Eighth Grade is so grounded in the reality of middle school it almost operates like a horrible collective flashback.
Films often impart important life lessons in the guise of entertainment. For instance, thanks to Oliver Stone’s “The Hand” from 1981, I will never EVER stick my own hand out of a window while driving in a car, lest it ends up being sliced off and skedaddles away in order to commit acts of great evil.
But one fairly consistent cinematic rule of thumb, especially in horror and sci-fi movies that range from 1931’s “Frankenstein” to last year’s “Ex Machina,” is this: Do not be tempted to play God and create an artificial, human-like being. Such incidents of hubris almost never turn out well. Stick with imaginary friends if you must, although they sometimes turn out badly, too (i.e. “Drop Dead Fred”).
Along comes “Morgan” to add to the chorus of misguided scientists who have proclaimed a variation on “It’s alive!” over the years. This cautionary thriller about the dangers of bioengineering doubles as a kind of a passing of the torch (not carried by angry villagers) between directors with shared DNA. That would be Luke Scott, making his feature debut, and father Ridley, who acts as producer. Clearly, this son, who was a second unit director on Dad’s "The Martian" and “Exodus: Gods and Kings,” has paid attention to the old man’s output over the years since “Morgan” is littered with obvious nods.
But it makes sense, considering that Sir Ridley’s “Alien” remains one of the most influential examples of big-screen sci-fi spookiness ever made and even features a devious fake human in the form of Ian Holm’s android Ash. In addition, “Morgan” concludes with a very physical face-off between two strong females not unlike the one between Sigourney Weaver’s Ripley and the alien queen, while also boasting a commendably diverse cast, much like such Scott productions as “The Martian” and TV’s “The Good Wife.”
But sometimes such formulaic familiarity proves to be a drawback in a genre that is propelled in large part by plot developments meant to catch the audience off guard. For instance, the minute we see the determined visage and no-nonsense coif of Kate Mara’s risk-management consultant Lee Weathers as she drives down a gravel road to a remote woodsy compound, she is obviously not an entity to be messed with or taken lightly.
Maybe too obviously.
“Corporate,” we learn, has sent her to assess the circumstances surrounding a horribly violent attack committed by Morgan, an artificial being in the guise of a fair-skinned waif of a teen girl, on one of her caretakers, behavioral psychiatrist Kathy (Jennifer Jason Leigh, with one eye obscured by a bloody bandage). Much like a detective, Lee meets and assesses the other members of this seven-member family-like collective who are responsible for Morgan’s “birth” five years ago and monitoring her rapid growth. The close-knit crew all treat Morgan—who continues to evolve both physically and mentally—as if they were proud parents reveling in their magical child’s achievements rather than objective observers of an unknown and potentially dangerous quantity.
Kathy even takes the blame for upsetting this nature-loving experimental being, since she told Morgan that she was basically grounded in her glass-enclosed bunker of a room. Lee counters this argument in no uncertain terms, “She is an ‘it.’ And ‘it’ has no rights.”
Even before Lee speaks to the rest of Morgan’s emotionally-invested handlers—the chief scientist in charge (Toby Jones), a doctor who Morgan refers to as “mother” (Michelle Yeoh), the soft-hearted psychoanalyst (Rose Leslie) who introduced Morgan to the great outdoors, the project’s hunky cook (Boyd Holbrook) and three other staffers—she appears ready to pull the plug on Morgan. Meeting her face-to-face through protective glass doesn’t change her mind.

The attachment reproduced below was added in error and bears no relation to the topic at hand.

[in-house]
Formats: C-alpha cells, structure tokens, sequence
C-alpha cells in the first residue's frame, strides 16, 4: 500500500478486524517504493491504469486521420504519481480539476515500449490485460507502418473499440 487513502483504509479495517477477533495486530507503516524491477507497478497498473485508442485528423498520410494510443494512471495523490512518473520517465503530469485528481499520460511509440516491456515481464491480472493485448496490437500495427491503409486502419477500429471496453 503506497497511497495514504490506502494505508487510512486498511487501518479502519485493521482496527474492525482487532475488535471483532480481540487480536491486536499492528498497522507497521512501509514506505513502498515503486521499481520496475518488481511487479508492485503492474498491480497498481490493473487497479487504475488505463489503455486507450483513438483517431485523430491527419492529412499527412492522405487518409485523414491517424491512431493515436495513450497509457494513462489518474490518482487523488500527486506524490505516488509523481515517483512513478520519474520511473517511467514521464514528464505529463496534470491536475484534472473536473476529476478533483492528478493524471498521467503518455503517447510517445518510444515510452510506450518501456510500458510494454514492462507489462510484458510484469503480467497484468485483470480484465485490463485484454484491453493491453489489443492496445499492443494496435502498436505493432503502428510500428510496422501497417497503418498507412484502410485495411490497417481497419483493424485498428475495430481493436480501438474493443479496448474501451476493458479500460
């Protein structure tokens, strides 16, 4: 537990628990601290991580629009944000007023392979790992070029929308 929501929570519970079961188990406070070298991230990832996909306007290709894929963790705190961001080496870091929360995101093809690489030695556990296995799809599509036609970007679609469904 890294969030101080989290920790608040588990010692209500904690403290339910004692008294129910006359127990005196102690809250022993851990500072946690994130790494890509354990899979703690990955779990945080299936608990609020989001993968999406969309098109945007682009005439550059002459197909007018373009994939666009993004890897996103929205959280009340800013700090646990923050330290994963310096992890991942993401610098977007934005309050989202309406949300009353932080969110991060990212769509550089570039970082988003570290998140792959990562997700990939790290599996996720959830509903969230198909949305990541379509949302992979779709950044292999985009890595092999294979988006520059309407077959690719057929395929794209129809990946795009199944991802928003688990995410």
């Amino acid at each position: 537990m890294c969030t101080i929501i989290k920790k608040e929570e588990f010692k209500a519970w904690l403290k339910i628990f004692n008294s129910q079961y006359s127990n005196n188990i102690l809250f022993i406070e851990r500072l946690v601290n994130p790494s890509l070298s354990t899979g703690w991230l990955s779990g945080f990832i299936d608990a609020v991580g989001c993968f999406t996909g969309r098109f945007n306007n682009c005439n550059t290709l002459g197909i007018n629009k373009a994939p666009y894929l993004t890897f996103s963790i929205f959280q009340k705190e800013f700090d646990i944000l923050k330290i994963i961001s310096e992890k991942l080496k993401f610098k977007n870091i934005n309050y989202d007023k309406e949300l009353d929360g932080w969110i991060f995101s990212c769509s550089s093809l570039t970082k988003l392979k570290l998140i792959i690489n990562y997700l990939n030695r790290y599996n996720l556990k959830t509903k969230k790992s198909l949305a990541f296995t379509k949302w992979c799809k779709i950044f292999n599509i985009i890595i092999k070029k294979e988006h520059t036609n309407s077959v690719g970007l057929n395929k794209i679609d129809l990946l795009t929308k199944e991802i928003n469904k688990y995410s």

When an outside shrink arrives and demands to enter Morgan’s space without protection to better determine whether she is malfunctioning, it is all but certain that the session is not going to end well once Morgan begins to taunt him about his unhappy personal life. That he is played by Paul Giamatti, who specializes in roles that require blowing one’s stack, means his very presence is like tossing a stick of lit dynamite into a building already engulfed in flames.
My diagnosis of why “Morgan” malfunctions as a chilling plunge into blood-splattered mayhem is that, before the midway point, it is pretty obvious what the eventual outcome and supposed big reveal will be. This is not the fault of the actors necessarily—there are highly respected talents involved here. It is just that we have seen most of this unfold before.
What does work is Morgan herself—or, rather, itself. If you overlook the overdone pasty sheen of her face and the obvious ghoulish lipstick on her lips, Anya Taylor-Joy—the star of this year’s truly creepy “The Witch”—imbues her character with an intriguing newborn-like aura, a calm if unsettling speech pattern and a tendency to explode into a terrifying fury within seconds Then there are her alien reptile eyes, peering into the naked psyches of those who dare confront her. Basically, if you end up liking “Morgan,” it will probably be because of Taylor-Joy.
I do have to get one small peeve off my chest. It seemed odd that the younger Scott decided to focus his camera on Lee’s New York license plate for so long during her arrival. It felt as if he were trying awfully hard to convince us that we were upstate somewhere in the wilds. Sure enough, “Morgan” was shot in Northern Ireland. I can spot blarney when I see it.
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An interview with Terry Gilliam, director of "The Man Who Killed Don Quixote."